In these trying times, economic difficulties seem too overwhelming for businesses. As consumers tighten their wallets and jobs become harder to find, a company’s ability to stay afloat can be threatened. Although there is no solution that guarantees success in the midst of this crisis, it is now more important than ever – with resilience and creativity – for companies to fight back against financial problems! If you are the owner of a small business going through a rough patch, you may feel that all hope is lost and that it is better to end it before filing for bankruptcy. But before you waive the white flag altogether, read these 5 practical tips for small businesses in financial distress.
If your margins are shrinking, you should start analyzing your company’s costs and then reduce them wherever possible.
How much do you pay for the work?
What stock just sits on the shelf collecting dust?
Do you spend a small fortune on office supplies?
Lots of subscriptions to services you don’t use?
Too much money for advertising that doesn’t bring you any ROI?
Take a look at all your expenses, review your business budget and tighten your belt. What I’ve learned in the past is that no purchase is too small or insignificant. You’ll be surprised how much you can save by simply switching from fountain pen to generic ballpoint pens!
Check your suppliers
When evaluating your spend, it’s important to evaluate your business-to-business (B2B) transactions for two reasons.
First, if you have a long-standing relationship with your provider, there’s a good chance they’ll be willing to work with you during this economic downturn by offering an installment arrangement where you pay them back over time.
Second, the prices you agreed years ago may be outdated and you can find much cheaper products from another supplier who can beat the price. It pays to make lots of small savings – they really add up and can make a big difference.
Remember that thing about those overstocked items sitting on the shelves? What other valuables do you have lying around? Perhaps there is a surplus of equipment and machinery that you no longer need as production has decreased.
Or maybe you’ve moved to a remote environment in the face of the 2020 pandemic and no longer need office furniture or a fleet of company cars.
From your stocks to your assets, these items have value that you could liquidate to keep the company afloat.
When business is looking bad, add up these points and use them to calculate the quick ratio:
Quick Ratio = (Current Assets – Current Inventory) / Current Liabilities
This formula is used to evaluate how quickly you can repay your outstanding debt should sellers and lenders come knocking on your door.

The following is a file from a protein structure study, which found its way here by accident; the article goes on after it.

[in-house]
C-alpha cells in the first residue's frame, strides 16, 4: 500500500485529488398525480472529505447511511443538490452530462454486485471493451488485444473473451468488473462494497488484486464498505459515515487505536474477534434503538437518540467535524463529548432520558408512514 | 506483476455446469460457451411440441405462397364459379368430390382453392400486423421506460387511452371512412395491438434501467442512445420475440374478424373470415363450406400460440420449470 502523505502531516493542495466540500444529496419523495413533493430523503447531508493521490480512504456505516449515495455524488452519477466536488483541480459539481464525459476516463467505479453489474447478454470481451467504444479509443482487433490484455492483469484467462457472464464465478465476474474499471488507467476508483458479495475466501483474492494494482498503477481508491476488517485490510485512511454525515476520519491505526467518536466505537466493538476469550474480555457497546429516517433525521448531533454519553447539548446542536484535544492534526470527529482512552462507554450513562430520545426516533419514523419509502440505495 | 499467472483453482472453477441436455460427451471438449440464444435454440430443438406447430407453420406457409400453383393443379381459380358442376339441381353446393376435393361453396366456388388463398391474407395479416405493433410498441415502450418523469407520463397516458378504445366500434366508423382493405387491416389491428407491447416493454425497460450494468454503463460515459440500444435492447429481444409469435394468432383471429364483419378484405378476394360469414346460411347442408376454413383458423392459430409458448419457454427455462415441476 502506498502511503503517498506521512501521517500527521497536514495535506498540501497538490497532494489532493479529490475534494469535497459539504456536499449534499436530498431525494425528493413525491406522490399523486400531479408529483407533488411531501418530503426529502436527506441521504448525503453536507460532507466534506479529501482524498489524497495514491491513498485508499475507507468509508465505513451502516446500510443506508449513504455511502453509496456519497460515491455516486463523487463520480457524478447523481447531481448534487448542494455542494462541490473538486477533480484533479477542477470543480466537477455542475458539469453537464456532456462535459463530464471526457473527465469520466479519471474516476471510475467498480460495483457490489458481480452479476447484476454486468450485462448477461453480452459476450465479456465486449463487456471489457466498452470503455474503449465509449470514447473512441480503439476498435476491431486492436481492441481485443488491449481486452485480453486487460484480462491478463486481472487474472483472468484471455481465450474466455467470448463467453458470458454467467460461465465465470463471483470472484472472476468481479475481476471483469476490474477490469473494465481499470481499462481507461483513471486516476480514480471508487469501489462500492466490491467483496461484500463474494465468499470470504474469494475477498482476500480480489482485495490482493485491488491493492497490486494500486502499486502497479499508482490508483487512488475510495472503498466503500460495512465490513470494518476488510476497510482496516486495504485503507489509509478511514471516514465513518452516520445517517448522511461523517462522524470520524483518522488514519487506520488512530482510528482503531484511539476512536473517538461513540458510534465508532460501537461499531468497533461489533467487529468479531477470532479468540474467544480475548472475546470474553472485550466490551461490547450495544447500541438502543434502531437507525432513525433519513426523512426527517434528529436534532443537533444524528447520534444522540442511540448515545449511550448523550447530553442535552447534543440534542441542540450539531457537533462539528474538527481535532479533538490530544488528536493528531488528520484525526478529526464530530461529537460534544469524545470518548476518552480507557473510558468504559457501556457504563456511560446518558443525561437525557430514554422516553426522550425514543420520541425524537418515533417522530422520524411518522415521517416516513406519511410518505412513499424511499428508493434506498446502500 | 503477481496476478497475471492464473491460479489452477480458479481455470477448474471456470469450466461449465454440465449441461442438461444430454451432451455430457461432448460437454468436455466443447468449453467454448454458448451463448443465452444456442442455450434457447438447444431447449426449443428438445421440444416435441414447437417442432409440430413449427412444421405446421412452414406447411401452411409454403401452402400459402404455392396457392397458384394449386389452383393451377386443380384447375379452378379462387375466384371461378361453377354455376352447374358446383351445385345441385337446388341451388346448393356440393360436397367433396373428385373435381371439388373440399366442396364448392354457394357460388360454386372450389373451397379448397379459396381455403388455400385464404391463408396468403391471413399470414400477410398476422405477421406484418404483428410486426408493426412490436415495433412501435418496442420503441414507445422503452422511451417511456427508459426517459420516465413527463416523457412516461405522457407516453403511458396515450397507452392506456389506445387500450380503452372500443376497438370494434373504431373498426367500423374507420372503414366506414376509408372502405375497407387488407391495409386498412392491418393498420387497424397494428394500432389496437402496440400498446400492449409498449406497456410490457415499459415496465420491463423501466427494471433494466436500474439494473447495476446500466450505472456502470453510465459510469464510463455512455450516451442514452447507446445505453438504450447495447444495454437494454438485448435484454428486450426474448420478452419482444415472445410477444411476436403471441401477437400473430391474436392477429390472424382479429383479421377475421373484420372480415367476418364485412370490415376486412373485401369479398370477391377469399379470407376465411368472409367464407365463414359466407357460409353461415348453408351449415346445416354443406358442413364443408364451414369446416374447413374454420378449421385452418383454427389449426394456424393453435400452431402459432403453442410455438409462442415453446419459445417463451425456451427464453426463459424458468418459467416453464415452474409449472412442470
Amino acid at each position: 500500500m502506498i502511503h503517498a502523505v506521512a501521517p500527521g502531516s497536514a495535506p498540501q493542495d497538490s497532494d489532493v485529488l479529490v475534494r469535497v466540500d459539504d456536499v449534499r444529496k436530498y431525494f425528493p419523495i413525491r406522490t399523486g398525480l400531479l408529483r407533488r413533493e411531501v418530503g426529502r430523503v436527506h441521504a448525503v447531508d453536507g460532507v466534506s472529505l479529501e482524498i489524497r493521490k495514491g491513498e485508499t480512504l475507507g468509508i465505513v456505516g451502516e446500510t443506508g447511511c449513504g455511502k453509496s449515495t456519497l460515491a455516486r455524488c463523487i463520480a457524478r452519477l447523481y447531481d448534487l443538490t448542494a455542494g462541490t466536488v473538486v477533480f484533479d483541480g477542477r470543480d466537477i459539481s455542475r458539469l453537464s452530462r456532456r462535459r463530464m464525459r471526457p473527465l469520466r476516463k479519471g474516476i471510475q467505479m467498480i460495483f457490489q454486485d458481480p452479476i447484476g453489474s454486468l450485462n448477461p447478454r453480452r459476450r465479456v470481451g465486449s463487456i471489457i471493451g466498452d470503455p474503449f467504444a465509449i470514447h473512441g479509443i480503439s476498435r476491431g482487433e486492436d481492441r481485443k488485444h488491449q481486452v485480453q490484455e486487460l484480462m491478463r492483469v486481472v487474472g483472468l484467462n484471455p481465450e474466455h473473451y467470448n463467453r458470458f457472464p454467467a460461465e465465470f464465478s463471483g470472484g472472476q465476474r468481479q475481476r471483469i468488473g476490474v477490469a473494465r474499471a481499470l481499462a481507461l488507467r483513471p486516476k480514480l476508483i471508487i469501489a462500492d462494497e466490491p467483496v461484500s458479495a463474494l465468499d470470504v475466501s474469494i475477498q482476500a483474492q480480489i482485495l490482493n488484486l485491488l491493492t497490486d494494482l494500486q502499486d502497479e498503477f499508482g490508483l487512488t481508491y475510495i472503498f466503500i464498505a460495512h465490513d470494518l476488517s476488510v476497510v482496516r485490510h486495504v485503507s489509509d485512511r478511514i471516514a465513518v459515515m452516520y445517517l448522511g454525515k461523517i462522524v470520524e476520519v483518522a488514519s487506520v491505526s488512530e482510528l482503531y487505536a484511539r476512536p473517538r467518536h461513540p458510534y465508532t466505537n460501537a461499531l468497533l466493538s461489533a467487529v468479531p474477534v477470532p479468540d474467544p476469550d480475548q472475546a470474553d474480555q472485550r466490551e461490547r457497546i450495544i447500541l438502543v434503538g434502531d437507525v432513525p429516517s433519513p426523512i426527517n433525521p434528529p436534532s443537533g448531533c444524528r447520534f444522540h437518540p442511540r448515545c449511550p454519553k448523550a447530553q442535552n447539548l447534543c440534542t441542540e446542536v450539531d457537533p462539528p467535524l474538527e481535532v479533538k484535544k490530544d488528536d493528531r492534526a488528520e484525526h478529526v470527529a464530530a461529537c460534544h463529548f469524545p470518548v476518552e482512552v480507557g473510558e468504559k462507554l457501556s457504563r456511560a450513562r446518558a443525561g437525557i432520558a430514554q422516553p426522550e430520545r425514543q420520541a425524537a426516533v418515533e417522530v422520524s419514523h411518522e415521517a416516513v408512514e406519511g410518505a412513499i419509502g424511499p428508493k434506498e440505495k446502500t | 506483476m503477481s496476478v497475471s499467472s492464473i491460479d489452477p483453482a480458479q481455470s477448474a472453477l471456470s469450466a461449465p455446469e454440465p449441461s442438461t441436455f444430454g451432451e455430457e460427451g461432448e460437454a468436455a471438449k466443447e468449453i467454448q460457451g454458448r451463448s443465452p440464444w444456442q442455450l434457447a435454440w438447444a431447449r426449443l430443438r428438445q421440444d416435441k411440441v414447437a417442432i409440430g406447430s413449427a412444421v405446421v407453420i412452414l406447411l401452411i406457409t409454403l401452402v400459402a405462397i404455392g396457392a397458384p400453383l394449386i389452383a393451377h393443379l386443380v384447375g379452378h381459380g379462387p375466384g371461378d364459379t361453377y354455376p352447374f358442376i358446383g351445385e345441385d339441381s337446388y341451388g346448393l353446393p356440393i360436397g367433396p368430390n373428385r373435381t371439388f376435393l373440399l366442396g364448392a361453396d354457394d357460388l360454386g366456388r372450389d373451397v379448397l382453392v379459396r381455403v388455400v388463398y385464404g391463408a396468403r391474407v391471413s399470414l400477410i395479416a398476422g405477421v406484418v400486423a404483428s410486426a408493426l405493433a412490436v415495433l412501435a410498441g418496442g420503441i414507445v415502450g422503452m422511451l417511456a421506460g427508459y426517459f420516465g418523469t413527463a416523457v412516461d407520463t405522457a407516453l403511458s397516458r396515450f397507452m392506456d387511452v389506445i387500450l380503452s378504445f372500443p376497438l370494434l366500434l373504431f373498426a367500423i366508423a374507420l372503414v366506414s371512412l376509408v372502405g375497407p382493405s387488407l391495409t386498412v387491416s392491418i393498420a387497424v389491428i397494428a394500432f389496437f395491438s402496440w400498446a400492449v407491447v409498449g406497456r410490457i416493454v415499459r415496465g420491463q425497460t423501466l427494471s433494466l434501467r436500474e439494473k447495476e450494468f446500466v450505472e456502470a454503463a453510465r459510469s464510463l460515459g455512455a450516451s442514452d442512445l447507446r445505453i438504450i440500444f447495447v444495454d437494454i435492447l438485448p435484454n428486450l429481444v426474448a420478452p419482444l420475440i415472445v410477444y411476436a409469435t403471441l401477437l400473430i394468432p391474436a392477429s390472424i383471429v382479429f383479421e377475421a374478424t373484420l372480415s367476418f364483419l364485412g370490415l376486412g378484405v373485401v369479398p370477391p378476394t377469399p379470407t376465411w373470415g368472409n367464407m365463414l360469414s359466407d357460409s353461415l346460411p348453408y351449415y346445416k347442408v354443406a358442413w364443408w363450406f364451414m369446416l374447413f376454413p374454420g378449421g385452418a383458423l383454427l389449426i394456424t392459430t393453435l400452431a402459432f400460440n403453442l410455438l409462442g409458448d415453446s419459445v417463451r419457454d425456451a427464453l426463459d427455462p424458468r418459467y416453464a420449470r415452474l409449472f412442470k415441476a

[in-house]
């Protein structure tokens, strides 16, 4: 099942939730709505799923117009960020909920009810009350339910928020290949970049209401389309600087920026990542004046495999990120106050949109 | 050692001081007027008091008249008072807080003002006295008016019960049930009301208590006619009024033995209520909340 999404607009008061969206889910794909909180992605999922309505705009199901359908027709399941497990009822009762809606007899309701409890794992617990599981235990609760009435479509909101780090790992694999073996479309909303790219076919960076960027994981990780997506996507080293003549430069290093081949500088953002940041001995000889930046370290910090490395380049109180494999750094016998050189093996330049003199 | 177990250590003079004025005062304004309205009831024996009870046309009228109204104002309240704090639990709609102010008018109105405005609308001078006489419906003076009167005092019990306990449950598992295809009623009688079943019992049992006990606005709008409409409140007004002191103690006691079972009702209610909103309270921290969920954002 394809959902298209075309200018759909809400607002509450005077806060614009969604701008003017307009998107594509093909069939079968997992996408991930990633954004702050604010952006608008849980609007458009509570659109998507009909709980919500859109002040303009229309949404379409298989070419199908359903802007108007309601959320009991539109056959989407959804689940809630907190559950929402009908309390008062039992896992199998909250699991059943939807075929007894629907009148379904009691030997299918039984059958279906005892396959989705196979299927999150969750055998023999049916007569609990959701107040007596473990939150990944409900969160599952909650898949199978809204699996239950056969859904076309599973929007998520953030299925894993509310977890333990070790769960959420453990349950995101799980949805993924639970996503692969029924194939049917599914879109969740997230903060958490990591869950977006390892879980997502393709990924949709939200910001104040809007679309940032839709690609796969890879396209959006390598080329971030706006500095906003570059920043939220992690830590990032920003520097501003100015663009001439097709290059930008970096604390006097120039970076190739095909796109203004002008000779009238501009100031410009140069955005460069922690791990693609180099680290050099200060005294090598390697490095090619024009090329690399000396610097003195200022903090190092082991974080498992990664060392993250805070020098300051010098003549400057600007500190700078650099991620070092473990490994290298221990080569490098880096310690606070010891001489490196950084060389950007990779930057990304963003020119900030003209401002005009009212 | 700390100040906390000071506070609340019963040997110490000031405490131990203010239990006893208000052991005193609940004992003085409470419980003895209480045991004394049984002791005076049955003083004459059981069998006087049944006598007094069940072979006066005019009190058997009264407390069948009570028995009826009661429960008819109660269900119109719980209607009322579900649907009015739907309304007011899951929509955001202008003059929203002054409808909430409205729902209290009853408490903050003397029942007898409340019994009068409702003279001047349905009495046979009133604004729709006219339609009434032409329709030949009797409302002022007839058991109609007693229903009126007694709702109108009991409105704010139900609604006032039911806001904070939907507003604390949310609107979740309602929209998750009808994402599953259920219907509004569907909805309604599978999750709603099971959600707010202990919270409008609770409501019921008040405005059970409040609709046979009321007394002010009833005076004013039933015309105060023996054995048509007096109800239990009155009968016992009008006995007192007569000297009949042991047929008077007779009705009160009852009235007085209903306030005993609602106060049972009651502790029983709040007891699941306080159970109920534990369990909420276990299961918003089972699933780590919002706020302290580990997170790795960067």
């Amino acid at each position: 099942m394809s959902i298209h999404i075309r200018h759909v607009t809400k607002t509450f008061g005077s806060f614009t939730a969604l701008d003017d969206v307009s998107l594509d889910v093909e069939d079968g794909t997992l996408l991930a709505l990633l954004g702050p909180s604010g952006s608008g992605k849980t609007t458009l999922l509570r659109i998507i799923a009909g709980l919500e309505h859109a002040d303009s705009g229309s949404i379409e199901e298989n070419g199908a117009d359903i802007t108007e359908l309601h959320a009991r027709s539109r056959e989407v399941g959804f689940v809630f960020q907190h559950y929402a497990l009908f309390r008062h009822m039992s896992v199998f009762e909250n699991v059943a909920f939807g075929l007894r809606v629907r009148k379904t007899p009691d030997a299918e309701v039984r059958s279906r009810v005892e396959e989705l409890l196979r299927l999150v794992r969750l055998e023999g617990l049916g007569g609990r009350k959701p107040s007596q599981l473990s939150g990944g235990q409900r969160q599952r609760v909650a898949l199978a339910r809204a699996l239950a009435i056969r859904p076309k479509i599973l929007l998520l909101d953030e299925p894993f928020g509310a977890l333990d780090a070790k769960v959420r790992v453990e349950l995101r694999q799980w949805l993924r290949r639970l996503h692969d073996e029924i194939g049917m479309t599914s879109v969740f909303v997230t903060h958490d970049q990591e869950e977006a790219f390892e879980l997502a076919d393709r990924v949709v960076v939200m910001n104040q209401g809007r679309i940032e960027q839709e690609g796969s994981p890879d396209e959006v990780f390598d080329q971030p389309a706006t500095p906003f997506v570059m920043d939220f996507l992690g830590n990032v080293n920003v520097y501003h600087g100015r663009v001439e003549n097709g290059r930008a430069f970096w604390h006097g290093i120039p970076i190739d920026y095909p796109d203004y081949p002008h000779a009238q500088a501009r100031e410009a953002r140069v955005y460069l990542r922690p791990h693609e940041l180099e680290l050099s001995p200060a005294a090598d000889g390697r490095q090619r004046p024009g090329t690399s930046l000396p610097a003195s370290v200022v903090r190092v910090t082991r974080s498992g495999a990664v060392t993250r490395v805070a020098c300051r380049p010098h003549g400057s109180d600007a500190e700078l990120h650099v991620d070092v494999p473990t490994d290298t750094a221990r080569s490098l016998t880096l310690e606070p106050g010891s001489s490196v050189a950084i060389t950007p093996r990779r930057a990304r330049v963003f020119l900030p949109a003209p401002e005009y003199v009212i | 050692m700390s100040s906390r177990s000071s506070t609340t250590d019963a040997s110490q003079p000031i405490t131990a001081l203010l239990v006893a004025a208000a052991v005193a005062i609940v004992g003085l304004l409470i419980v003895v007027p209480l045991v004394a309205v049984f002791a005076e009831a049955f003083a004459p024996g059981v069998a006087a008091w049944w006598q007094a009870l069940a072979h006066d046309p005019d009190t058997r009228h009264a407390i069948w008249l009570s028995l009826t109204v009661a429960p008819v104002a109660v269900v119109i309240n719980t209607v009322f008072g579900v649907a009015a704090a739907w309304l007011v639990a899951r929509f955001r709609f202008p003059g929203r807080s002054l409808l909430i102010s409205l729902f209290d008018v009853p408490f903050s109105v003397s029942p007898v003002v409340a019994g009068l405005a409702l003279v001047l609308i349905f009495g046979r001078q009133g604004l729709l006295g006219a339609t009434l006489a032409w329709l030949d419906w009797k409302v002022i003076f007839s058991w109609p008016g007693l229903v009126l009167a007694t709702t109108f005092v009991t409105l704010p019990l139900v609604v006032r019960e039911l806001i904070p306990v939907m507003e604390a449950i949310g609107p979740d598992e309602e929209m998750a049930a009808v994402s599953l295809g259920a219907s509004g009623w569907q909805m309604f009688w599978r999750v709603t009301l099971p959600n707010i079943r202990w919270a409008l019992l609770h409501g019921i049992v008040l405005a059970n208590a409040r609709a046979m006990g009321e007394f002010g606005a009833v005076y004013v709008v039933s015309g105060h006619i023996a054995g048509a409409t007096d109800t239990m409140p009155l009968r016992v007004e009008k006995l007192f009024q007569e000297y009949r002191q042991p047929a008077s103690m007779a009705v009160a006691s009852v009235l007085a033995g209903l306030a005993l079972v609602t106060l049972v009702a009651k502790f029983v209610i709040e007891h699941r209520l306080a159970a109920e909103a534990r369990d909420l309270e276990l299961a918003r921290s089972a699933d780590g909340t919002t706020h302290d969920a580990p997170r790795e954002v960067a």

Ideally, the ratio should be 1:1, meaning that for every $1 in debt, you have $1 to cover costs.
Check that your numbers are looking good, and if they’re not, it might be time to start liquidating to prevent getting into further debt.
In response to the pandemic wiping out the economy, the government introduced financial aid programs for struggling businesses. If you live in the US, you may be able to secure federal funding through the Paycheck Protection Program (PPP), which is part of the CARES Act that Congress signed into legislation.
Also, you may be able to find tax breaks from the Internal Revenue Service (IRS). Seek help from one of the accounting organizations the UK has to offer or an accounting helpline such as the ICPA’s free tax helpline for businesses. “A problem solved by a call to our helpline in a month could save the caller the membership fee alone.“
For example, if you received a trust fund recovery penalty for not paying income taxes that year, the IRS may be willing to offset or waive the penalty. At the very least, they can work with you to create a repayment agreement that will ease the financial hardship.
Seek help from lenders
If you don’t qualify for government funding, applying for a small business loan from a bank or credit institution can potentially give you the breathing space you need to get back on your feet and continue with business as usual. Be sure to read the fine print and, if possible, borrow from a family or friend before committing to a high-interest loan.
In business and in life, it’s always better to be proactive than reactive. Once you’ve overcome these obstacles, do your best to start an emergency savings account so you know there’s a safety net in place when rough seas loom on the horizon.